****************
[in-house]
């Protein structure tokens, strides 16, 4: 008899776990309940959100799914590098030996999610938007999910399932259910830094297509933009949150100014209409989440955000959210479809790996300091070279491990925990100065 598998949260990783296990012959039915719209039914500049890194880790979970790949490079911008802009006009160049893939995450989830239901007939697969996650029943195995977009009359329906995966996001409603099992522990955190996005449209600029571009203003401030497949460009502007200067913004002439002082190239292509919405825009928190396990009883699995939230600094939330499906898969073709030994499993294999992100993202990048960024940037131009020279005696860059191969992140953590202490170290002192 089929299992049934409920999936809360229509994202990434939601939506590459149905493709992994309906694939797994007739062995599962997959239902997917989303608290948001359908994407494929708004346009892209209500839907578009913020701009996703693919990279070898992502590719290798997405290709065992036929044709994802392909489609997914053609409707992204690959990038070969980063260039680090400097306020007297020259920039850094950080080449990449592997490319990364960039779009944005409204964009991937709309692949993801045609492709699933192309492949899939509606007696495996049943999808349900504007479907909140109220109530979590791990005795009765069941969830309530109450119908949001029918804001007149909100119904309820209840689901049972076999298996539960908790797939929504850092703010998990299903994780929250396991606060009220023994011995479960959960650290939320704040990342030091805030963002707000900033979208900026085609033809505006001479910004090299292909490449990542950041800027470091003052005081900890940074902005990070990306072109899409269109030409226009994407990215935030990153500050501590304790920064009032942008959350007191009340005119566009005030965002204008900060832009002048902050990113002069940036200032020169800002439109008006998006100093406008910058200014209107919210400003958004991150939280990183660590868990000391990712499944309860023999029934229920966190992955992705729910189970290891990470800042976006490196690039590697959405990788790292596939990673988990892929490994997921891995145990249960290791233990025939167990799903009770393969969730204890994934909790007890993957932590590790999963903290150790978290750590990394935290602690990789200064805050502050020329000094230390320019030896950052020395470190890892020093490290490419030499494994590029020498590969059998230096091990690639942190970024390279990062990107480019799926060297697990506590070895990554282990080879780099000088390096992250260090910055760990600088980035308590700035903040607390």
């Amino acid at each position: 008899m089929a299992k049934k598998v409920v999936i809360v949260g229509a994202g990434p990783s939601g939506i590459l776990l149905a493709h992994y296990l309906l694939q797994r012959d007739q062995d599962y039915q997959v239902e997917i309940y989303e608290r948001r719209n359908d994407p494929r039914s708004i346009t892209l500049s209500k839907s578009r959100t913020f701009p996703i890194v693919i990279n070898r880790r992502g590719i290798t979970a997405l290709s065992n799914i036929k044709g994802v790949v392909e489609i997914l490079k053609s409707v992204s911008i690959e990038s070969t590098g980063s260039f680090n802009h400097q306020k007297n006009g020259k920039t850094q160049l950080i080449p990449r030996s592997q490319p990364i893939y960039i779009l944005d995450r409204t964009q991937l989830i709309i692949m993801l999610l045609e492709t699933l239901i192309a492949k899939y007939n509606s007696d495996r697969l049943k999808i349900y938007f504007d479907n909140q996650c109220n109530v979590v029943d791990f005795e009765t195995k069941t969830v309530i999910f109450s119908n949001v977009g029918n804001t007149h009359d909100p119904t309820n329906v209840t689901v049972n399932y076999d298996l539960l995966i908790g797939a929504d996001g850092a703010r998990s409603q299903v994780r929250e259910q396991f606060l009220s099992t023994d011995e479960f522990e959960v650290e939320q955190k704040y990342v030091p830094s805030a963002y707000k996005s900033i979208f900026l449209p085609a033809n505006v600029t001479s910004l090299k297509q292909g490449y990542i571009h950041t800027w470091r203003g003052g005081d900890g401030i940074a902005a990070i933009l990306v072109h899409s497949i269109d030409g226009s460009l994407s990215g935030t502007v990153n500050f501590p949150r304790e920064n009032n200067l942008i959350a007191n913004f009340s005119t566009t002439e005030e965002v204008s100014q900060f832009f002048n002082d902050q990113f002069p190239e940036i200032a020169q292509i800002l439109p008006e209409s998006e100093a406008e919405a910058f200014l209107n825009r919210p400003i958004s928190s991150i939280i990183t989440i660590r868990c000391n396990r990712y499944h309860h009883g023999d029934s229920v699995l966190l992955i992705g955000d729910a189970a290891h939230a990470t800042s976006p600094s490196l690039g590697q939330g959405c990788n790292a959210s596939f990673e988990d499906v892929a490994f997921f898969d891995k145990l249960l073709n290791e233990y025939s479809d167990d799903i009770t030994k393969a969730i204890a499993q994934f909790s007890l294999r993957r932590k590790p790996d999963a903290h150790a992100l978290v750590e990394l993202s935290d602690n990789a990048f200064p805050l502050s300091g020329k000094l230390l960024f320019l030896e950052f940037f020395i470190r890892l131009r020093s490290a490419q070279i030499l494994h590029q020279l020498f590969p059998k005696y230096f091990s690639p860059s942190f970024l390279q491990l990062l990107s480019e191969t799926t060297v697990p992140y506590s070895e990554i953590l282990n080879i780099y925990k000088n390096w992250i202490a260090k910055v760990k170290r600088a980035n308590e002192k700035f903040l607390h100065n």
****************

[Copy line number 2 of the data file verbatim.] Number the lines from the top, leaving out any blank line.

């Protein structure tokens, strides 16, 4: 008899776990309940959100799914590098030996999610938007999910399932259910830094297509933009949150100014209409989440955000959210479809790996300091070279491990925990100065 598998949260990783296990012959039915719209039914500049890194880790979970790949490079911008802009006009160049893939995450989830239901007939697969996650029943195995977009009359329906995966996001409603099992522990955190996005449209600029571009203003401030497949460009502007200067913004002439002082190239292509919405825009928190396990009883699995939230600094939330499906898969073709030994499993294999992100993202990048960024940037131009020279005696860059191969992140953590202490170290002192 089929299992049934409920999936809360229509994202990434939601939506590459149905493709992994309906694939797994007739062995599962997959239902997917989303608290948001359908994407494929708004346009892209209500839907578009913020701009996703693919990279070898992502590719290798997405290709065992036929044709994802392909489609997914053609409707992204690959990038070969980063260039680090400097306020007297020259920039850094950080080449990449592997490319990364960039779009944005409204964009991937709309692949993801045609492709699933192309492949899939509606007696495996049943999808349900504007479907909140109220109530979590791990005795009765069941969830309530109450119908949001029918804001007149909100119904309820209840689901049972076999298996539960908790797939929504850092703010998990299903994780929250396991606060009220023994011995479960959960650290939320704040990342030091805030963002707000900033979208900026085609033809505006001479910004090299292909490449990542950041800027470091003052005081900890940074902005990070990306072109899409269109030409226009994407990215935030990153500050501590304790920064009032942008959350007191009340005119566009005030965002204008900060832009002048902050990113002069940036200032020169800002439109008006998006100093406008910058200014209107919210400003958004991150939280990183660590868990000391990712499944309860023999029934229920966190992955992705729910189970290891990470800042976006490196690039590697959405990788790292596939990673988990892929490994997921891995145990249960290791233990025939167990799903009770393969969730204890994934909790007890993957932590590790999963903290150790978290750590990394935290602690990789200064805050502050020329000094230390320019030896950052020395470190890892020093490290490419030499494994590029020498590969059998230096091990690639942190970024390279990062990107480019799926060297697990506590070895990554282990080879780099000088390096992250260090910055760990600088980035308590700035903040607390």